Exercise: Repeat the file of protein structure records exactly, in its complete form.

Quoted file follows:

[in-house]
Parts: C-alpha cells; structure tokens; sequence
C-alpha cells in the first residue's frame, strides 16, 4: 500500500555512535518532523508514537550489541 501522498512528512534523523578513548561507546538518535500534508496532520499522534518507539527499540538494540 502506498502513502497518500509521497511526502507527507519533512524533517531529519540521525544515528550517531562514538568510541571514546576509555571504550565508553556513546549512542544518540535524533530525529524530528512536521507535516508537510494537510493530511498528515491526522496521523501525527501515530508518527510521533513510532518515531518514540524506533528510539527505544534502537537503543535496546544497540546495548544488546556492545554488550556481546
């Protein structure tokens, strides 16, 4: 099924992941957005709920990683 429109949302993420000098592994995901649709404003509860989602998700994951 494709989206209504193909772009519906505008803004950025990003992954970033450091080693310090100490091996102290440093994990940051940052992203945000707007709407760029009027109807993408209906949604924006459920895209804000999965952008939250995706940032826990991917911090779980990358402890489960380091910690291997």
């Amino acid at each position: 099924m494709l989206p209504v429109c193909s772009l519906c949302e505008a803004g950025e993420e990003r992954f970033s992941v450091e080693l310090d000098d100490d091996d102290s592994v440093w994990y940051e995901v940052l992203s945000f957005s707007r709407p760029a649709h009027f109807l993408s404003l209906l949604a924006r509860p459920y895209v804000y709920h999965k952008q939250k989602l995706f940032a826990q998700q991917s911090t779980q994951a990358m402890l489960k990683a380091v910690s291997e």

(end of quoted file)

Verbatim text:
[in-house]
Parts: C-alpha cells; structure tokens; sequence
C-alpha cells in the first residue's frame, strides 16, 4: 500500500555512535518532523508514537550489541 501522498512528512534523523578513548561507546538518535500534508496532520499522534518507539527499540538494540 502506498502513502497518500509521497511526502507527507519533512524533517531529519540521525544515528550517531562514538568510541571514546576509555571504550565508553556513546549512542544518540535524533530525529524530528512536521507535516508537510494537510493530511498528515491526522496521523501525527501515530508518527510521533513510532518515531518514540524506533528510539527505544534502537537503543535496546544497540546495548544488546556492545554488550556481546
């Protein structure tokens, strides 16, 4: 099924992941957005709920990683 429109949302993420000098592994995901649709404003509860989602998700994951 494709989206209504193909772009519906505008803004950025990003992954970033450091080693310090100490091996102290440093994990940051940052992203945000707007709407760029009027109807993408209906949604924006459920895209804000999965952008939250995706940032826990991917911090779980990358402890489960380091910690291997």
């Amino acid at each position: 099924m494709l989206p209504v429109c193909s772009l519906c949302e505008a803004g950025e993420e990003r992954f970033s992941v450091e080693l310090d000098d100490d091996d102290s592994v440093w994990y940051e995901v940052l992203s945000f957005s707007r709407p760029a649709h009027f109807l993408s404003l209906l949604a924006r509860p459920y895209v804000y709920h999965k952008q939250k989602l995706f940032a826990q998700q991917s911090t779980q994951a990358m402890l489960k990683a380091v910690s291997e």